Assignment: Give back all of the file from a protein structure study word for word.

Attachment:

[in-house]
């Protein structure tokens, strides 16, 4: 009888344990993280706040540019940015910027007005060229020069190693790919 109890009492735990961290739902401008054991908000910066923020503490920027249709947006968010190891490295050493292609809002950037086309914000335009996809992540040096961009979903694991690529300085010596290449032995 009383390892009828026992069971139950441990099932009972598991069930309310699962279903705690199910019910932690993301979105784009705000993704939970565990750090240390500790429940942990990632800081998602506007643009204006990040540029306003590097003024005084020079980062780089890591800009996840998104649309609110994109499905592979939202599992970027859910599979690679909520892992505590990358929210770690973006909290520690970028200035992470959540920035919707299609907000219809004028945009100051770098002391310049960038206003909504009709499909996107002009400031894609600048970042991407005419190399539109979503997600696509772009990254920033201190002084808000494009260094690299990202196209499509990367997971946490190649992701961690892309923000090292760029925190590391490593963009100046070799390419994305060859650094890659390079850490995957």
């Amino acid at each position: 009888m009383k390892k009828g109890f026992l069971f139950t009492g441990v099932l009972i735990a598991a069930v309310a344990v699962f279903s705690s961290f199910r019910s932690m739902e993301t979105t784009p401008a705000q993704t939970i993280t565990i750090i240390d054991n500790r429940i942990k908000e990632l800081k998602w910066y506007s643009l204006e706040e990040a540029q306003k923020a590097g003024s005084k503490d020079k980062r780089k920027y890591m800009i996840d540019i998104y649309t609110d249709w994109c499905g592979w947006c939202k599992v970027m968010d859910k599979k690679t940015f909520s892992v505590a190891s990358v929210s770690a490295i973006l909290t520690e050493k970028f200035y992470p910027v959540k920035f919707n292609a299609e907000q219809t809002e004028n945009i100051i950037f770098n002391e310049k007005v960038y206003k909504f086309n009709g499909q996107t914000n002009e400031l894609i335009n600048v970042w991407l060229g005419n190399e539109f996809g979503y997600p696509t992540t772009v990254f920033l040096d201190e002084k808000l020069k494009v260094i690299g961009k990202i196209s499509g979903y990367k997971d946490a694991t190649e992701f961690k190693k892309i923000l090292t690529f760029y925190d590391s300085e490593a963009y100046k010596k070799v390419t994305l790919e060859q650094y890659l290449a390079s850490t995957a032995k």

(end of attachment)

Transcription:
[in-house]
């Protein structure tokens, strides 16, 4: 009888344990993280706040540019940015910027007005060229020069190693790919 109890009492735990961290739902401008054991908000910066923020503490920027249709947006968010190891490295050493292609809002950037086309914000335009996809992540040096961009979903694991690529300085010596290449032995 009383390892009828026992069971139950441990099932009972598991069930309310699962279903705690199910019910932690993301979105784009705000993704939970565990750090240390500790429940942990990632800081998602506007643009204006990040540029306003590097003024005084020079980062780089890591800009996840998104649309609110994109499905592979939202599992970027859910599979690679909520892992505590990358929210770690973006909290520690970028200035992470959540920035919707299609907000219809004028945009100051770098002391310049960038206003909504009709499909996107002009400031894609600048970042991407005419190399539109979503997600696509772009990254920033201190002084808000494009260094690299990202196209499509990367997971946490190649992701961690892309923000090292760029925190590391490593963009100046070799390419994305060859650094890659390079850490995957």
């Amino acid at each position: 009888m009383k390892k009828g109890f026992l069971f139950t009492g441990v099932l009972i735990a598991a069930v309310a344990v699962f279903s705690s961290f199910r019910s932690m739902e993301t979105t784009p401008a705000q993704t939970i993280t565990i750090i240390d054991n500790r429940i942990k908000e990632l800081k998602w910066y506007s643009l204006e706040e990040a540029q306003k923020a590097g003024s005084k503490d020079k980062r780089k920027y890591m800009i996840d540019i998104y649309t609110d249709w994109c499905g592979w947006c939202k599992v970027m968010d859910k599979k690679t940015f909520s892992v505590a190891s990358v929210s770690a490295i973006l909290t520690e050493k970028f200035y992470p910027v959540k920035f919707n292609a299609e907000q219809t809002e004028n945009i100051i950037f770098n002391e310049k007005v960038y206003k909504f086309n009709g499909q996107t914000n002009e400031l894609i335009n600048v970042w991407l060229g005419n190399e539109f996809g979503y997600p696509t992540t772009v990254f920033l040096d201190e002084k808000l020069k494009v260094i690299g961009k990202i196209s499509g979903y990367k997971d946490a694991t190649e992701f961690k190693k892309i923000l090292t690529f760029y925190d590391s300085e490593a963009y100046k010596k070799v390419t994305l790919e060859q650094y890659l290449a390079s850490t995957a032995k």